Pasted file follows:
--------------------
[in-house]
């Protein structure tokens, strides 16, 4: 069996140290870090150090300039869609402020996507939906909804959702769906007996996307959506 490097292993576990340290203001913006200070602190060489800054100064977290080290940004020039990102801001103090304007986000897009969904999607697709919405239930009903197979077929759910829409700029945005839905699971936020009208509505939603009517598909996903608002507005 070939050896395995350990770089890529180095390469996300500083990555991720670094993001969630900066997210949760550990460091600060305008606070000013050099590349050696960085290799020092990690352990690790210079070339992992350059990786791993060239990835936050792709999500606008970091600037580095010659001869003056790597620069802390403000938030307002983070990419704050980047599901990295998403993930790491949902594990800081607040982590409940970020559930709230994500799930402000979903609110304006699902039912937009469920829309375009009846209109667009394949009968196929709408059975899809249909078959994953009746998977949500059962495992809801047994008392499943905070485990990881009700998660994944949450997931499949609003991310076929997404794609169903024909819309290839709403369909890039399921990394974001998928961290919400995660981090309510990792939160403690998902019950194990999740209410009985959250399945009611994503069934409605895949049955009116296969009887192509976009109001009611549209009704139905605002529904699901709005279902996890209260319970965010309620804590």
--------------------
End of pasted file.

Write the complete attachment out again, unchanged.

[in-house]
């Protein structure tokens, strides 16, 4: 069996140290870090150090300039869609402020996507939906909804959702769906007996996307959506 490097292993576990340290203001913006200070602190060489800054100064977290080290940004020039990102801001103090304007986000897009969904999607697709919405239930009903197979077929759910829409700029945005839905699971936020009208509505939603009517598909996903608002507005 070939050896395995350990770089890529180095390469996300500083990555991720670094993001969630900066997210949760550990460091600060305008606070000013050099590349050696960085290799020092990690352990690790210079070339992992350059990786791993060239990835936050792709999500606008970091600037580095010659001869003056790597620069802390403000938030307002983070990419704050980047599901990295998403993930790491949902594990800081607040982590409940970020559930709230994500799930402000979903609110304006699902039912937009469920829309375009009846209109667009394949009968196929709408059975899809249909078959994953009746998977949500059962495992809801047994008392499943905070485990990881009700998660994944949450997931499949609003991310076929997404794609169903024909819309290839709403369909890039399921990394974001998928961290919400995660981090309510990792939160403690998902019950194990999740209410009985959250399945009611994503069934409605895949049955009116296969009887192509976009109001009611549209009704139905605002529904699901709005279902996890209260319970965010309620804590």